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Many Central, South Coasts Restaurants Report Unexpected Pandemic Related Impact: Difficulties In Finding Experienced Employees

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(Photo by John Palminteri)
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Santa Barbara's Chase Restaurant has a sign outside trying to attract hard to come by employees

But, some say business is booming

It’s a busy Saturday night at the Chase Restaurant, in downtown Santa Barbara. It’s been serving up Italian dishes for more than four decades. It’s survived the pandemic when some restaurants in the region didn’t.

The issue last year was doing enough business to stay open. Now, like many other restaurants, the new challenge is finding enough staff.

Warren Butler is a well known restaurateur in the region who’s been managing the Chase.

There are a number of issues contributing to the problem. Early on in the pandemic, many workers lost jobs, or had their hours cut when restaurants had to be takeout-only. Then, when they reopened for in-person service, some were worried about safety. And, others had child care issues with kids suddenly doing remote learning from home. And, some found they could make nearly as much on enhanced unemployment as they did working.

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Butler says with business picking up, and full reopening around the corner, there’s a scramble on to find qualified workers. He says they've given some past employees who didn't work out a second chance, and have hired some people with no experience as trainees.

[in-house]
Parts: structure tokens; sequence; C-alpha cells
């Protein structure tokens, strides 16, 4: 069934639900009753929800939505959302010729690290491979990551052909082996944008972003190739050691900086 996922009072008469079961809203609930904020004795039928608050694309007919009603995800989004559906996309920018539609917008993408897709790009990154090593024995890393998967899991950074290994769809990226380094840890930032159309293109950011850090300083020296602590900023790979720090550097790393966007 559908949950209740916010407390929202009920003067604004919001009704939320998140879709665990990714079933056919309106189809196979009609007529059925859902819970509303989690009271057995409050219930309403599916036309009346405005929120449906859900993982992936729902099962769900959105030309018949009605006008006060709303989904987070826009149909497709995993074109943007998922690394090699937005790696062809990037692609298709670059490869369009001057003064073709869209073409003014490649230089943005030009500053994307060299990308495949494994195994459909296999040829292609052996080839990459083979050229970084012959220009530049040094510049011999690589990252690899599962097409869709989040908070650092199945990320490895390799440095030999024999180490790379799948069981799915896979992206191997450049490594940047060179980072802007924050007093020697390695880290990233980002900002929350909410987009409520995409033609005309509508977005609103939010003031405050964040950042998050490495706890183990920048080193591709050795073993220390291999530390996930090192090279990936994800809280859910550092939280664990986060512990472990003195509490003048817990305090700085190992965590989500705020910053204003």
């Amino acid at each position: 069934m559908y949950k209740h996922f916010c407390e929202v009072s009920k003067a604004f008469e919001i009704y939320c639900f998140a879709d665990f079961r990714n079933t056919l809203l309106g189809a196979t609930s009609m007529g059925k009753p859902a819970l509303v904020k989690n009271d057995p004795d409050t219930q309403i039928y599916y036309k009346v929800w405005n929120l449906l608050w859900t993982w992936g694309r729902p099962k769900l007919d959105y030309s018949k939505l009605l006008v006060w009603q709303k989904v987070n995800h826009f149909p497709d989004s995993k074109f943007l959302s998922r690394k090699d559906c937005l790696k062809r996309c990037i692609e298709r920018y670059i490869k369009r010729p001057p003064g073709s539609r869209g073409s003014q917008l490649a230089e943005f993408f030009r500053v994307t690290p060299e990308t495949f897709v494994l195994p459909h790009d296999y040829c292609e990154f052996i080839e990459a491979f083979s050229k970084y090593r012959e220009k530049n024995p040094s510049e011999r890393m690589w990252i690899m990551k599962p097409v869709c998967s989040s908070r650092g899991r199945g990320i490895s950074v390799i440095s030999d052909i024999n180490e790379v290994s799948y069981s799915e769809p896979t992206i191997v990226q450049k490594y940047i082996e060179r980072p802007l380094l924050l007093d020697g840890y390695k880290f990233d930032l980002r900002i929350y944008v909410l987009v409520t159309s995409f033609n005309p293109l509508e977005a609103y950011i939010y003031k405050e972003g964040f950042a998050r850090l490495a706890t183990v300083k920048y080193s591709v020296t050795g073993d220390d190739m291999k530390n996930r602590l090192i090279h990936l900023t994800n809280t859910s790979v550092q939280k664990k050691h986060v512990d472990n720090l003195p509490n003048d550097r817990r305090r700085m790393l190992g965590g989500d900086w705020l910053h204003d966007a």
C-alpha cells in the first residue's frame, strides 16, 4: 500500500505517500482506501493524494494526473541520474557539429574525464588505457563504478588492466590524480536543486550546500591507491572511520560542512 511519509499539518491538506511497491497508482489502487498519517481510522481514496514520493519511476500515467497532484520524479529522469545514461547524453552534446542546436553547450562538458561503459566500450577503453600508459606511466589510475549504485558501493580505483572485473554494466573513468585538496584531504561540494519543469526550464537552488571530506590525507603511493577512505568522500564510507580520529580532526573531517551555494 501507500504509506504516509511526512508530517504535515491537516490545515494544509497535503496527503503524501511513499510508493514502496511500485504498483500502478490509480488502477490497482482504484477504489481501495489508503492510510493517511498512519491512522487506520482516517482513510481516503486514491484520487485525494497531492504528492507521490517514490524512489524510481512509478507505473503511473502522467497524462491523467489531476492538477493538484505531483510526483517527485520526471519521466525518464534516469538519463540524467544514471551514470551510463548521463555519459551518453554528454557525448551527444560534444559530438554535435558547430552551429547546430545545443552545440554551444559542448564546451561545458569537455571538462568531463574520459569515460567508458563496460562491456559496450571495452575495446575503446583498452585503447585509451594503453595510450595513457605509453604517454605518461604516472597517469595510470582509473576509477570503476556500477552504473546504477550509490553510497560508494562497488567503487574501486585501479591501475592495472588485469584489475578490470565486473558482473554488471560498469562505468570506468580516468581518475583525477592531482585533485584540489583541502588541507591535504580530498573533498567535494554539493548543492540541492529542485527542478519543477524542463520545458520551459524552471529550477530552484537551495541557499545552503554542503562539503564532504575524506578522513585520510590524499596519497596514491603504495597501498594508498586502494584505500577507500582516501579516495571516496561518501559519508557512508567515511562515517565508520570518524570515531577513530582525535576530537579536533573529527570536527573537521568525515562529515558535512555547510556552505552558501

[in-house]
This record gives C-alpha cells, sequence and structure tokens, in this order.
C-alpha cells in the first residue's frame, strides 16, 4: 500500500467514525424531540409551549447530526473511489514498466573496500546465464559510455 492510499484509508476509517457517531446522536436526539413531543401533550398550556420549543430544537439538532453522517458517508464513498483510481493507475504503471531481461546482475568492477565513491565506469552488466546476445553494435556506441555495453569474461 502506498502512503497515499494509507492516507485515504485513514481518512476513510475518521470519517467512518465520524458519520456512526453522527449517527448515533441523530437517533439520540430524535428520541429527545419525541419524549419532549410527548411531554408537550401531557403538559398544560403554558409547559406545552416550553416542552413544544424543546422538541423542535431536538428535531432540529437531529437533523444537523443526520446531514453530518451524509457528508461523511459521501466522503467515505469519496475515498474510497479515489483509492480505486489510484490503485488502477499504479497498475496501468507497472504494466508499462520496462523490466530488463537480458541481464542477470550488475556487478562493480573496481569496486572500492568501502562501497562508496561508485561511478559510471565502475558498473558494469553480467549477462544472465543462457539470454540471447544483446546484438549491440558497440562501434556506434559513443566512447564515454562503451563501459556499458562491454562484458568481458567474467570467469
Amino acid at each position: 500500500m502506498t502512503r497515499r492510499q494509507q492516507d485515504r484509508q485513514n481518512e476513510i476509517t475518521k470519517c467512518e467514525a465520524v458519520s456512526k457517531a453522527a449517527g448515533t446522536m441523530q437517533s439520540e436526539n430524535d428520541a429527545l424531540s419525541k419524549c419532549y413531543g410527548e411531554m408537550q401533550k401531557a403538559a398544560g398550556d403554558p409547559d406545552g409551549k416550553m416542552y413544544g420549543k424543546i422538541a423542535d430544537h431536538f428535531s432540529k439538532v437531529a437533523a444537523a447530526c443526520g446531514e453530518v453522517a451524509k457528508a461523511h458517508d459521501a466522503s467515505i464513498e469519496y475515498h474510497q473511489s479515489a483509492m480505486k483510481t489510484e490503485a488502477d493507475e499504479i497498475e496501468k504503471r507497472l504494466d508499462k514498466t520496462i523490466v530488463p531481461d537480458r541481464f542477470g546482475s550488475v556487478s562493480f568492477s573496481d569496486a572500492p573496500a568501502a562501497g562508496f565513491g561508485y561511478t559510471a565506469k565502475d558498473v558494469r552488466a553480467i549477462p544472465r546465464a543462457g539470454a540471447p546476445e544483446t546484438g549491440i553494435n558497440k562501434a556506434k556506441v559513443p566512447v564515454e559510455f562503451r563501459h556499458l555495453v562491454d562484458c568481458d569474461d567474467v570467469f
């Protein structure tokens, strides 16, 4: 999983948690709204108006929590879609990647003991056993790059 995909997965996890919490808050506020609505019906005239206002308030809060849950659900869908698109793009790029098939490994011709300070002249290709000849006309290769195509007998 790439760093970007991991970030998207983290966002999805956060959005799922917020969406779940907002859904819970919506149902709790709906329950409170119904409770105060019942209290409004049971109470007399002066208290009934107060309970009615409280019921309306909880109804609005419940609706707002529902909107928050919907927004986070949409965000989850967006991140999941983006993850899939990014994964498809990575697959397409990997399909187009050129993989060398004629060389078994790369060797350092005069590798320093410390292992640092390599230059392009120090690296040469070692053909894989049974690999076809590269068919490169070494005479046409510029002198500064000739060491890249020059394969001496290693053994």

Some Santa Barbara restaurants and bars say there are times several people will respond to a help wanted ad, but only one or two will actually show up for interviews. Many of those being hired are new to the business.

Samatha Forrester of Goleta is a new hostess at Chase. She says she's only been there three days, and had no restaurant experience, but loves it.

Shaun Ritter started at the restaurant in 2019. He went back home to the Midwest to help his father run a family business last year, but is back in Santa Barbara once again working at the Chase. He says he likes working there, and knew the restaurant needed experienced help.

Butler says having extra outdoor seating due to the pandemic is not only boosting business, they are now on track to do better than they did in pre-pandemic 2019.

Many in the restaurant business say with the state fully reopening things June 15th, the arrival of tourist season, and added outdoor seating capacity, it could be a huge summer season. But, they say it means finding, and keeping the staff they need to meet the demand.